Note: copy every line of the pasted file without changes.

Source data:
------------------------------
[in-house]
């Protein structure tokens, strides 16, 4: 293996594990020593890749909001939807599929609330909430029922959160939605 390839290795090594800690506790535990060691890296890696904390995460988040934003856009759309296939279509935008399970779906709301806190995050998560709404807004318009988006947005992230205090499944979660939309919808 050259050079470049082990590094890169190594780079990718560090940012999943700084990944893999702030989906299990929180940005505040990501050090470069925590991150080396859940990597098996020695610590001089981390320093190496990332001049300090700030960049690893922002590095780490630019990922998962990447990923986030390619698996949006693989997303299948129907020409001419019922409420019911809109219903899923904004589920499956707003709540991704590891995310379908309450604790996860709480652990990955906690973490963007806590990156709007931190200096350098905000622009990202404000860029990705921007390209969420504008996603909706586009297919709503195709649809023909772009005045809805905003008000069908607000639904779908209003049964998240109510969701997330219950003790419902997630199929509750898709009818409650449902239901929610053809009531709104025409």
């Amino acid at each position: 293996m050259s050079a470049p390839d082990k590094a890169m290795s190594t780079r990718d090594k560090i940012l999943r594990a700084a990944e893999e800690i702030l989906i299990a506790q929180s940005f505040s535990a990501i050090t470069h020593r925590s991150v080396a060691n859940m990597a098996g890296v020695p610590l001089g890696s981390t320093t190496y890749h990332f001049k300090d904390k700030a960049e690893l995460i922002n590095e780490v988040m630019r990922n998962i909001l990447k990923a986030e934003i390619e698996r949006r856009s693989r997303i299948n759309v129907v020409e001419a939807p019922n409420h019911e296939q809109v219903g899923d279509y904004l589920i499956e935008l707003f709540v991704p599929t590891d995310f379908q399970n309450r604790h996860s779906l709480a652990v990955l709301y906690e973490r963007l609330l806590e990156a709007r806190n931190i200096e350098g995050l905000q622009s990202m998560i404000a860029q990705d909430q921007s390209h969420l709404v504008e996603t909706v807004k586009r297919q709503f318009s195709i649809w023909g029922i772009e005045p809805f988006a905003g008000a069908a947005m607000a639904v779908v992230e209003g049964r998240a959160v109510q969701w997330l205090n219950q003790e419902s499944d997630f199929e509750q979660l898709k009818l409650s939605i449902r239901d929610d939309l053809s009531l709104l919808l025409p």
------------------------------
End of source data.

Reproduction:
[in-house]
């Protein structure tokens, strides 16, 4: 293996594990020593890749909001939807599929609330909430029922959160939605 390839290795090594800690506790535990060691890296890696904390995460988040934003856009759309296939279509935008399970779906709301806190995050998560709404807004318009988006947005992230205090499944979660939309919808 050259050079470049082990590094890169190594780079990718560090940012999943700084990944893999702030989906299990929180940005505040990501050090470069925590991150080396859940990597098996020695610590001089981390320093190496990332001049300090700030960049690893922002590095780490630019990922998962990447990923986030390619698996949006693989997303299948129907020409001419019922409420019911809109219903899923904004589920499956707003709540991704590891995310379908309450604790996860709480652990990955906690973490963007806590990156709007931190200096350098905000622009990202404000860029990705921007390209969420504008996603909706586009297919709503195709649809023909772009005045809805905003008000069908607000639904779908209003049964998240109510969701997330219950003790419902997630199929509750898709009818409650449902239901929610053809009531709104025409």
């Amino acid at each position: 293996m050259s050079a470049p390839d082990k590094a890169m290795s190594t780079r990718d090594k560090i940012l999943r594990a700084a990944e893999e800690i702030l989906i299990a506790q929180s940005f505040s535990a990501i050090t470069h020593r925590s991150v080396a060691n859940m990597a098996g890296v020695p610590l001089g890696s981390t320093t190496y890749h990332f001049k300090d904390k700030a960049e690893l995460i922002n590095e780490v988040m630019r990922n998962i909001l990447k990923a986030e934003i390619e698996r949006r856009s693989r997303i299948n759309v129907v020409e001419a939807p019922n409420h019911e296939q809109v219903g899923d279509y904004l589920i499956e935008l707003f709540v991704p599929t590891d995310f379908q399970n309450r604790h996860s779906l709480a652990v990955l709301y906690e973490r963007l609330l806590e990156a709007r806190n931190i200096e350098g995050l905000q622009s990202m998560i404000a860029q990705d909430q921007s390209h969420l709404v504008e996603t909706v807004k586009r297919q709503f318009s195709i649809w023909g029922i772009e005045p809805f988006a905003g008000a069908a947005m607000a639904v779908v992230e209003g049964r998240a959160v109510q969701w997330l205090n219950q003790e419902s499944d997630f199929e509750q979660l898709k009818l409650s939605i449902r239901d929610d939309l053809s009531l709104l919808l025409p």